My city is changing. Ever since the stranger, the cat, arrived (arrived, and then slunk away again into the darkness), it feels different. I walk down streets made strange, with unfamiliar names. Sometimes, I reach a dead-end where the street markings are painted as if to continue on. Other times, past the "Dead End" signs, a familiar cul-de-sac broadens into a boulevard. A wrought-iron gate leads to an empty parking lot, while across the street vehicles are parked in neat little rows on grass and trampled bushes.
The buildings themselves shift about. Here, a shop that no-one has ever seen has been there since anyone can remember. Statues project half-way out the sides of buildings, and make for maniacal floor plans indoors. Other buildings are a crazy mashup of styles and materials. Several are smoke-blackened, and when I ask what happened, no-one knows.
The train is gone, and no-one remembers it. I donâ€™t even remember it, except I find myself staring at tracks that exit a brick wall, cross a street, and disappear into a glass facade; twin rails glinting in the streetlights that run from nowhere to nowhere, and think â€œSomething must have run on these."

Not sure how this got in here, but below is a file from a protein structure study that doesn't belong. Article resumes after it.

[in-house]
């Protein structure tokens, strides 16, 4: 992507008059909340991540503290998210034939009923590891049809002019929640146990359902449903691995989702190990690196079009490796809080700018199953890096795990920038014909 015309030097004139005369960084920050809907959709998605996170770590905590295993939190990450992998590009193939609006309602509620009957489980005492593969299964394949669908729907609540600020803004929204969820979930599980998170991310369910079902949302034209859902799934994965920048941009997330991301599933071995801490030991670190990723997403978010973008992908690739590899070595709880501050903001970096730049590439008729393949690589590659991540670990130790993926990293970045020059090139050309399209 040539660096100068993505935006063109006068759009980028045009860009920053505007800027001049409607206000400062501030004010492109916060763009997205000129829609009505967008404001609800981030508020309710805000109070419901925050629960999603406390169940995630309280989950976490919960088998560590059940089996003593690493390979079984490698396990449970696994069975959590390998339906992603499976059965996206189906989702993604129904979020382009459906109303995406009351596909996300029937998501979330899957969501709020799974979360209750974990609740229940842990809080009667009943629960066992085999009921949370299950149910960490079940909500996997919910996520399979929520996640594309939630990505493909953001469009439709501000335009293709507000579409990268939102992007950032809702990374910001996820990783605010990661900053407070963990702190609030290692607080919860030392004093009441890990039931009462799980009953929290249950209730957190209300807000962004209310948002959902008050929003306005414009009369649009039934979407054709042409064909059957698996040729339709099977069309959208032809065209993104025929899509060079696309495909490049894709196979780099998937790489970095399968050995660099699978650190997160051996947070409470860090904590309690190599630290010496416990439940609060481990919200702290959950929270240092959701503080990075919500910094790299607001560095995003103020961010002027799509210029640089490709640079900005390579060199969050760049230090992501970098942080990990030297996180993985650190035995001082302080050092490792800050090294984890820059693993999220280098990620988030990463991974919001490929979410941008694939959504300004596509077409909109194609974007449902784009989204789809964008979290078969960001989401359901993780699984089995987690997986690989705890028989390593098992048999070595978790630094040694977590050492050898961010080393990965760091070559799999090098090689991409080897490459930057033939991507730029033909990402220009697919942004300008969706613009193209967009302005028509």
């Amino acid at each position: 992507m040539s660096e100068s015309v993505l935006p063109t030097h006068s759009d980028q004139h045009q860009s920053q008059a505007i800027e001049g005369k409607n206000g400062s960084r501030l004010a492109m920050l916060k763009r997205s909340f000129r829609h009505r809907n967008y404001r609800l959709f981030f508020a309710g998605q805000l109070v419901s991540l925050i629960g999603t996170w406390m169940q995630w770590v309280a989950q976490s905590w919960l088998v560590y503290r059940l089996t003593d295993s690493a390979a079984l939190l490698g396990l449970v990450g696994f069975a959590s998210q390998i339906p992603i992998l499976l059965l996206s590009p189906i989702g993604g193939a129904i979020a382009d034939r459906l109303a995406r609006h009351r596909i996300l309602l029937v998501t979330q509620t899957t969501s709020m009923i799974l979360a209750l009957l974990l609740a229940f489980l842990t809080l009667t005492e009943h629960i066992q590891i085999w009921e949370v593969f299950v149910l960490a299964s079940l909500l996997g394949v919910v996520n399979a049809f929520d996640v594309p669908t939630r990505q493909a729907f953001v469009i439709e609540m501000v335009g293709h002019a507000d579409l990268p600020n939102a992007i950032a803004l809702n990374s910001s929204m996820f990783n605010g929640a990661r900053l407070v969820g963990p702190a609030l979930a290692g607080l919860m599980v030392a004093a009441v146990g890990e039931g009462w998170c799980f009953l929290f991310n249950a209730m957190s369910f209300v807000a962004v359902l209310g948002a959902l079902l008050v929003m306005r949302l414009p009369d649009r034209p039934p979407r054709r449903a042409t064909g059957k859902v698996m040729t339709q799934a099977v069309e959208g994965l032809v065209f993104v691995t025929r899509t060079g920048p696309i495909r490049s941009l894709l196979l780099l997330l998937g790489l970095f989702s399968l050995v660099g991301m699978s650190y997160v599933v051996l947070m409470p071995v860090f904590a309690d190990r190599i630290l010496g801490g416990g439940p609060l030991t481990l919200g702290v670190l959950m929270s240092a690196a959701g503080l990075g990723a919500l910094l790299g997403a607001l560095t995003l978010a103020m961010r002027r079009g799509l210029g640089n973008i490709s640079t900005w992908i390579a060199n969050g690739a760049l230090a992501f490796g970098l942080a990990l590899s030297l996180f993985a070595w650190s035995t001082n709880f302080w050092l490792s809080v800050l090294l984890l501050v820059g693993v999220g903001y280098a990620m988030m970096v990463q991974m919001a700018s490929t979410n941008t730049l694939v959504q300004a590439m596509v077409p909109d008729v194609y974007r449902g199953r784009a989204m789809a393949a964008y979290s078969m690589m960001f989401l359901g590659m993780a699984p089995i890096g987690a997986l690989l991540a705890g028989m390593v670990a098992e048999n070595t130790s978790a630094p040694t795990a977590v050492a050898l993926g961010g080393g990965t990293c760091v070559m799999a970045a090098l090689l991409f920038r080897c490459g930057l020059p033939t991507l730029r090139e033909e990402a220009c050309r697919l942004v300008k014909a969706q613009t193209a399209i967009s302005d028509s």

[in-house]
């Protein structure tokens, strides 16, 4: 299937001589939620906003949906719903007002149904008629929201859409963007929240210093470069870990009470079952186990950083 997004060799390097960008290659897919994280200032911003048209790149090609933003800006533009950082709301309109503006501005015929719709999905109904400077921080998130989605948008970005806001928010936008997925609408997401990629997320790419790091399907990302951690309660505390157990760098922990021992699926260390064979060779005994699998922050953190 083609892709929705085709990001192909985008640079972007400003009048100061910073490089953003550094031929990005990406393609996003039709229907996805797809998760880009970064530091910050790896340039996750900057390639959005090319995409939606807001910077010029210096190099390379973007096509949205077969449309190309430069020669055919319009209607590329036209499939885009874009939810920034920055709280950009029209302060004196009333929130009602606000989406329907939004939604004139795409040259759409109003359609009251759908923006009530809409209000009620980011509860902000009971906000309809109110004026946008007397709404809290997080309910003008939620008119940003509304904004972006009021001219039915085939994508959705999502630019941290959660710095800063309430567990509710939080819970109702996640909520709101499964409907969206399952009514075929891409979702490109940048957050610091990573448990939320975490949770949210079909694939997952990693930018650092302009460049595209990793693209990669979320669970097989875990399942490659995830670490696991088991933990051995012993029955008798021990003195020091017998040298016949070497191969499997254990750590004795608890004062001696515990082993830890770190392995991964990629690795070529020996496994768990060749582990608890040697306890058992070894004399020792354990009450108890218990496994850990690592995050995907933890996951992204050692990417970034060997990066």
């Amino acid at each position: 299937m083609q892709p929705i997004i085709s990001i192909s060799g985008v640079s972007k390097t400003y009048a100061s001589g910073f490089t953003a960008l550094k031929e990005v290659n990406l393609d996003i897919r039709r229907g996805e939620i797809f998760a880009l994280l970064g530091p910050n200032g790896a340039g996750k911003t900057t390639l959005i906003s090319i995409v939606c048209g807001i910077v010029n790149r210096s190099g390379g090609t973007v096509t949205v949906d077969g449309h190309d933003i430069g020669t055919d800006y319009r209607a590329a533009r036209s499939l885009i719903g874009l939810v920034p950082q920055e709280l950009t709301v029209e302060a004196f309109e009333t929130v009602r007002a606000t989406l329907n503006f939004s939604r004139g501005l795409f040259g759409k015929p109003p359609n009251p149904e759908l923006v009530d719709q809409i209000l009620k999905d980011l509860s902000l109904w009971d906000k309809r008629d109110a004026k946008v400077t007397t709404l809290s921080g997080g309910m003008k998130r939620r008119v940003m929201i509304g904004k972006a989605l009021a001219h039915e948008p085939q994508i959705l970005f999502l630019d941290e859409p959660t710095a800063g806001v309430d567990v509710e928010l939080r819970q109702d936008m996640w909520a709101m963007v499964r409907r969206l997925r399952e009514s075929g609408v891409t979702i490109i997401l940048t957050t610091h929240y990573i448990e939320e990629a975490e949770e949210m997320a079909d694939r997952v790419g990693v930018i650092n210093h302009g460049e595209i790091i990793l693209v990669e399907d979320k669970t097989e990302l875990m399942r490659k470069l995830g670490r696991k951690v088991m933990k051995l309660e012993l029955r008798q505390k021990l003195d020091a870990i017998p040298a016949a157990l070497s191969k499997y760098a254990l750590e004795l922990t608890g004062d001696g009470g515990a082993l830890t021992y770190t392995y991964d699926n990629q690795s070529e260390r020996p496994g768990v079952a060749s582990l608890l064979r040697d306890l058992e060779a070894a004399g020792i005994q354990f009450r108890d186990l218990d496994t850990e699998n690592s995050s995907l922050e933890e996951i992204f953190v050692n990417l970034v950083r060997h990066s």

This is the cats fault, somehow. Hes been lurking in the darkness outside the city the whole time, making things different, for unimaginable reasons of his own. I should never have believed his lies of a surface world, of "sharks" and "rabbits" and what-have-you.
I will not think, in my caution, the thought that I share with not even my closest advisers: if the buildings are constantly shifting â€“ what about us? What about me? No. I am as I hve always been, n always will be. Magistrix n Leader. Th people look t me t guide them through these confusing times, and fer them, I wull bstrong, n â€“ I will be strong â€“ and harbor no doubts.
This time, when the cat and I speak again, I will be on my guard, and ready.